Mere minutes into the game, you could sense that Tuesday night would be a memorable one for the Raptors.

It had been nearly a decade since the franchise had tasted victory in the Bay Area, as Toronto seemed poised to shock the hosting Golden State Warriors and the rest of the NBA, who began to take notice of what was transpiring in Oakland.

"The @Raptors lead the @Warriors by 27 early in the 3rdQ in Golden State #NotATypo," tweeted the league's official account.

If you tuned in at that point, an impartial viewer expecting to see something remarkable, you were not disappointed. This Raptors team was on the verge of an improbable and much-needed win, instead an epic collapse secured its place in franchise history.

It turned out to be a night they won't soon forget.

"We've just got to get a win," Rudy Gay said after the Raptors suffered the largest collapse in their 19-year existence, falling 112-103 to the Warriors. "However, whenever, we just need a win. It should have been tonight. Now we have to go out and find another one."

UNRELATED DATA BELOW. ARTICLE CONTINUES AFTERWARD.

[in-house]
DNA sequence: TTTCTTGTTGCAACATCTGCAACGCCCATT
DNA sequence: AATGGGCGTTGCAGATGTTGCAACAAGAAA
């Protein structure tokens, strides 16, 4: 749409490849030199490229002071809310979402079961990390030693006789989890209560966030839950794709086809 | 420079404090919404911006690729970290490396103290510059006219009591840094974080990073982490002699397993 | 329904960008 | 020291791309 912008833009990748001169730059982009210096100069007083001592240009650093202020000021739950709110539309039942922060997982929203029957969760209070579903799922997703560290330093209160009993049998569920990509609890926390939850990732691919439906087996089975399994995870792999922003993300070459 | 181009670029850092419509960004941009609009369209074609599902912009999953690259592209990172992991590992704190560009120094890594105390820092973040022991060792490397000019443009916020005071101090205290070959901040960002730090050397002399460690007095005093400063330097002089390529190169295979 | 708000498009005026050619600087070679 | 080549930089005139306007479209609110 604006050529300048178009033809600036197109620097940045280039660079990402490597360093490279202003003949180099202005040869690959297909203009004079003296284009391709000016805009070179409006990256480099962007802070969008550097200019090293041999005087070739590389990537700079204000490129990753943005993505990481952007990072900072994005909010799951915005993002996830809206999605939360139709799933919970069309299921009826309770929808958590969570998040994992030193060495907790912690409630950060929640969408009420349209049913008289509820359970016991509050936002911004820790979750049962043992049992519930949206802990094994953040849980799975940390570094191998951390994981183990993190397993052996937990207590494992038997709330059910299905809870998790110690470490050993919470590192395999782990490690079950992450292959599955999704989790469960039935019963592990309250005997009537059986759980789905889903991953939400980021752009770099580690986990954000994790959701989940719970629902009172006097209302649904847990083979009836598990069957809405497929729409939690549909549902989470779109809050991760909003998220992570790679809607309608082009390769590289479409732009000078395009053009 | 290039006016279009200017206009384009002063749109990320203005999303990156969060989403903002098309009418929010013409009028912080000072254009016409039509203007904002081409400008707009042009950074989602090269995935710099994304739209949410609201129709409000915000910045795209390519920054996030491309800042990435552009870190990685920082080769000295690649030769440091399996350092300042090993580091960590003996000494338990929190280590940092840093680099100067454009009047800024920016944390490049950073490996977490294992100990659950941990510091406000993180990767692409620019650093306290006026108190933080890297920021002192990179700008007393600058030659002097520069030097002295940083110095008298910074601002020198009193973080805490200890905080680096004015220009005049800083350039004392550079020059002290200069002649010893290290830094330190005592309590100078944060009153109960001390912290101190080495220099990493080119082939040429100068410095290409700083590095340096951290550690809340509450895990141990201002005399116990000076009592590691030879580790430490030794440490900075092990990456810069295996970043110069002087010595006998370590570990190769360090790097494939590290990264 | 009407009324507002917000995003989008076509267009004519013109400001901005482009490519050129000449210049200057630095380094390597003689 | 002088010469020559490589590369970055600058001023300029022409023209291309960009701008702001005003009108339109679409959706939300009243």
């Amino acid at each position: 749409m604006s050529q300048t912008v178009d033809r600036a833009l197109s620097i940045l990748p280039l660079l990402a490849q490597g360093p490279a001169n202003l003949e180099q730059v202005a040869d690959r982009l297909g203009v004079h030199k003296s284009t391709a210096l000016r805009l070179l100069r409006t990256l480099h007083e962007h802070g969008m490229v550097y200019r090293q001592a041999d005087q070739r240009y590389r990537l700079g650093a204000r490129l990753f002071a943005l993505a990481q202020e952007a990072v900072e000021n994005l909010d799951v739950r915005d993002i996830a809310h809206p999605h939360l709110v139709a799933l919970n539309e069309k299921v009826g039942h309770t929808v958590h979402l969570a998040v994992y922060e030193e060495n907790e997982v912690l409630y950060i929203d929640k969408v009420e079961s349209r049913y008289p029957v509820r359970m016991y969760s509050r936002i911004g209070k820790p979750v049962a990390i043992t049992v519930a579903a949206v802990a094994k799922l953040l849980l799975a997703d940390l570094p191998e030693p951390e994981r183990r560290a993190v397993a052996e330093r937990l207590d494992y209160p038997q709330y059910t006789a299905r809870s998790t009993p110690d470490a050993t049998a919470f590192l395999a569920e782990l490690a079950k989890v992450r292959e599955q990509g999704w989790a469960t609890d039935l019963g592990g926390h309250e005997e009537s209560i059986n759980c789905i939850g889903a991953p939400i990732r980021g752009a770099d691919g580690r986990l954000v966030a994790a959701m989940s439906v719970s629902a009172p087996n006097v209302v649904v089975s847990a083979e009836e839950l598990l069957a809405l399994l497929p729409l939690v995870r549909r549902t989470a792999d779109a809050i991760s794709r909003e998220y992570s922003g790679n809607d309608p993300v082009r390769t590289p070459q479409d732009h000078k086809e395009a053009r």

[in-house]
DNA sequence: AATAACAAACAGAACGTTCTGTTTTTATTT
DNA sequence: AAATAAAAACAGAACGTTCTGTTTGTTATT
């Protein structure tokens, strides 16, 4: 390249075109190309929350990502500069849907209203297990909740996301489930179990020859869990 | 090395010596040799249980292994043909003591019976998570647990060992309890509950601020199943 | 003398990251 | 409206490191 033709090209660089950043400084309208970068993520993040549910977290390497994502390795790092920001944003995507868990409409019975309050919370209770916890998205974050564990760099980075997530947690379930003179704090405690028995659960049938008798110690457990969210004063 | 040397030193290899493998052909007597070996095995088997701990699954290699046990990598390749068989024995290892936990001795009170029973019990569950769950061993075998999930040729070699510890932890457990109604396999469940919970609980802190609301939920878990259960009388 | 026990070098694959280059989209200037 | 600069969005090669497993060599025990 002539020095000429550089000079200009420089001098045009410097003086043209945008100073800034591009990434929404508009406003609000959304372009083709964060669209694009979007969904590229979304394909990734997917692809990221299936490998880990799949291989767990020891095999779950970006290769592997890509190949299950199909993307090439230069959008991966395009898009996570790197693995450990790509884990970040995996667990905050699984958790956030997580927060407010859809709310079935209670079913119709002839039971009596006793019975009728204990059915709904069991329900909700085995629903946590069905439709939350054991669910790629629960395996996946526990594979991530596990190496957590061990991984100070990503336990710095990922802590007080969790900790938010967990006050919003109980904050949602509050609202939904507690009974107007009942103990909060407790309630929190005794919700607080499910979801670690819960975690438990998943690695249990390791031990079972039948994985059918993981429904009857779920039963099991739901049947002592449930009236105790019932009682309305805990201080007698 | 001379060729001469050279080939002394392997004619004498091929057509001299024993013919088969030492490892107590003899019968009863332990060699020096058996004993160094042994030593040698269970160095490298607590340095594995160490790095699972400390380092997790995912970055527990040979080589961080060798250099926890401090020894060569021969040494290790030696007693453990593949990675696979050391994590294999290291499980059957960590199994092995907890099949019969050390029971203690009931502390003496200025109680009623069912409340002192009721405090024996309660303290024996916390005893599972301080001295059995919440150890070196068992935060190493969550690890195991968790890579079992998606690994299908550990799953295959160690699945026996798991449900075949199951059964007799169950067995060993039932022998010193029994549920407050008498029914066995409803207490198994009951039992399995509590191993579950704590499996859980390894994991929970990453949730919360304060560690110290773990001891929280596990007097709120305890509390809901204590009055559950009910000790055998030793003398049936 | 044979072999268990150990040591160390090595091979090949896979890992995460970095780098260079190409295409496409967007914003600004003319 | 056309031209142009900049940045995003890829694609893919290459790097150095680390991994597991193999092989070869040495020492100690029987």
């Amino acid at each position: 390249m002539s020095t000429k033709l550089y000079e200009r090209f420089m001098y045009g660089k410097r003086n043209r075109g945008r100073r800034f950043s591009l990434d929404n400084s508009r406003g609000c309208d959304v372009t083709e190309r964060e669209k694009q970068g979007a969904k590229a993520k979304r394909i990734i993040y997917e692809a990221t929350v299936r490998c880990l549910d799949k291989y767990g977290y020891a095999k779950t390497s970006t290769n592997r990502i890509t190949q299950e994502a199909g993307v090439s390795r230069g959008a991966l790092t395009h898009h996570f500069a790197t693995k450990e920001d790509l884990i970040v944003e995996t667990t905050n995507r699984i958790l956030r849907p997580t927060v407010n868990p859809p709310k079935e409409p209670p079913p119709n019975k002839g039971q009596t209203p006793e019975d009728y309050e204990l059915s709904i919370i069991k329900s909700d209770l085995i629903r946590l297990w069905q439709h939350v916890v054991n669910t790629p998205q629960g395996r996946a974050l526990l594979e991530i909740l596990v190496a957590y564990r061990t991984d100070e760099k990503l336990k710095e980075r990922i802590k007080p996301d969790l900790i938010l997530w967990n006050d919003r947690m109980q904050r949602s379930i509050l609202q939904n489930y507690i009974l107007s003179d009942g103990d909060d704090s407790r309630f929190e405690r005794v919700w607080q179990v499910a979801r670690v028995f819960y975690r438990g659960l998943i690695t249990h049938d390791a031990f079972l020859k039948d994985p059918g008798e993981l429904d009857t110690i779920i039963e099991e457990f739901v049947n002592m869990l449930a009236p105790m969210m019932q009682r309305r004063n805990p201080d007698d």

"We made it tough on ourselves tonight. We just need a win, man."

Like watching in slow motion, it seemed inevitable once the Warriors began to make their run late in the third. It started with consecutive turnovers (one by Gay the second by Terrence Ross) and turned into a series of open looks for the dynamic, sharpshooting backcourt duo of Stephen Curry and Klay Thompson. Fortunately for the Raptors, who took an 18-point lead into the fourth, the Warriors guards missed two of three wide-open threes to end the frame. At that point Curry and Thompson were 3-of-12 from long distance and the Raptors had been closing out on most, if not all of their attempts.

With 14 minutes remaining the visiting Raptors started to play with fire and against this team, in that arena, it wasn't a huge surprise when they got burned.

"They just started making [shots]," Dwane Casey said of the Warriors, who went 8-of-11 from three-point range and outscored Toronto 42-15 overall in the fourth quarter. "They were the same shots and we were right there. A couple of plays guys were draped all over them."

"But we knew that going in. We knew they would be lethal, that they were going to be hard to stop."

The Warriors run was expected, the crowd - largely credited as the best in the league - came to life and the Raptors had nowhere to hide, though they sure tried. In those 12 minutes of basketball, the Raptors played scared. They looked like a team that was unsure of themselves, of every pass, of every shot, a team that was playing not to lose.

"The thing about it is when they get the momentum then the rim gets wider," said Gay, who had 18 points in the loss. "It gets bigger and they keep throwing shots at it and they keep falling. It's all confidence."